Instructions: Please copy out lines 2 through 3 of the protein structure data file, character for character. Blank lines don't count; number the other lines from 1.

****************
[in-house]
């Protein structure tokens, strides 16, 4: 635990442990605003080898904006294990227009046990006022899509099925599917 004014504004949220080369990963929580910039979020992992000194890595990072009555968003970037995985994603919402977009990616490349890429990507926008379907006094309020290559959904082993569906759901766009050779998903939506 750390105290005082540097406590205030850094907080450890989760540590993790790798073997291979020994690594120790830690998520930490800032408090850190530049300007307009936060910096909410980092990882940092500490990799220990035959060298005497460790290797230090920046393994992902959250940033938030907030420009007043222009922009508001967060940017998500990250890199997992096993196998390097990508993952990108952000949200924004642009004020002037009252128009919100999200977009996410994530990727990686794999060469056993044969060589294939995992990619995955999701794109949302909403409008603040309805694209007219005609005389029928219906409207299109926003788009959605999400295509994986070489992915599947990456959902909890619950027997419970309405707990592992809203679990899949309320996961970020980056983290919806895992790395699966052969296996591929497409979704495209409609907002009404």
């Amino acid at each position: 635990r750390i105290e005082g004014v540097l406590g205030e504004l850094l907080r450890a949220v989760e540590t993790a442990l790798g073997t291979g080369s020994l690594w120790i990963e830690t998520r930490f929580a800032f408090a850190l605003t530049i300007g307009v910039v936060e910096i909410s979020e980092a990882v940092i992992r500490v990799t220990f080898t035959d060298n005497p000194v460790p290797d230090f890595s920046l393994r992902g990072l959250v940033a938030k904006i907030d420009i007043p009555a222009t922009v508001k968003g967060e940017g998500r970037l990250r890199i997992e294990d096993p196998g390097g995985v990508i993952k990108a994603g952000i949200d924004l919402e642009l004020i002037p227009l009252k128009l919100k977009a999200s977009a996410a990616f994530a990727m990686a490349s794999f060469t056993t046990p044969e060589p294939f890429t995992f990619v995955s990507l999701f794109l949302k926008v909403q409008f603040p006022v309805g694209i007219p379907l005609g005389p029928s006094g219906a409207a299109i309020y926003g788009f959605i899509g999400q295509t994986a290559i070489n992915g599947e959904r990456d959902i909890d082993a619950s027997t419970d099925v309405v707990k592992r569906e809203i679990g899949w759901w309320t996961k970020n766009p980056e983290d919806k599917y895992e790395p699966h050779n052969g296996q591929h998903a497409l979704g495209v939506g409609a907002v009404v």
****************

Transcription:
């Protein structure tokens, strides 16, 4: 635990442990605003080898904006294990227009046990006022899509099925599917 004014504004949220080369990963929580910039979020992992000194890595990072009555968003970037995985994603919402977009990616490349890429990507926008379907006094309020290559959904082993569906759901766009050779998903939506 750390105290005082540097406590205030850094907080450890989760540590993790790798073997291979020994690594120790830690998520930490800032408090850190530049300007307009936060910096909410980092990882940092500490990799220990035959060298005497460790290797230090920046393994992902959250940033938030907030420009007043222009922009508001967060940017998500990250890199997992096993196998390097990508993952990108952000949200924004642009004020002037009252128009919100999200977009996410994530990727990686794999060469056993044969060589294939995992990619995955999701794109949302909403409008603040309805694209007219005609005389029928219906409207299109926003788009959605999400295509994986070489992915599947990456959902909890619950027997419970309405707990592992809203679990899949309320996961970020980056983290919806895992790395699966052969296996591929497409979704495209409609907002009404």
């Amino acid at each position: 635990r750390i105290e005082g004014v540097l406590g205030e504004l850094l907080r450890a949220v989760e540590t993790a442990l790798g073997t291979g080369s020994l690594w120790i990963e830690t998520r930490f929580a800032f408090a850190l605003t530049i300007g307009v910039v936060e910096i909410s979020e980092a990882v940092i992992r500490v990799t220990f080898t035959d060298n005497p000194v460790p290797d230090f890595s920046l393994r992902g990072l959250v940033a938030k904006i907030d420009i007043p009555a222009t922009v508001k968003g967060e940017g998500r970037l990250r890199i997992e294990d096993p196998g390097g995985v990508i993952k990108a994603g952000i949200d924004l919402e642009l004020i002037p227009l009252k128009l919100k977009a999200s977009a996410a990616f994530a990727m990686a490349s794999f060469t056993t046990p044969e060589p294939f890429t995992f990619v995955s990507l999701f794109l949302k926008v909403q409008f603040p006022v309805g694209i007219p379907l005609g005389p029928s006094g219906a409207a299109i309020y926003g788009f959605i899509g999400q295509t994986a290559i070489n992915g599947e959904r990456d959902i909890d082993a619950s027997t419970d099925v309405v707990k592992r569906e809203i679990g899949w759901w309320t996961k970020n766009p980056e983290d919806k599917y895992e790395p699966h050779n052969g296996q591929h998903a497409l979704g495209v939506g409609a907002v009404v």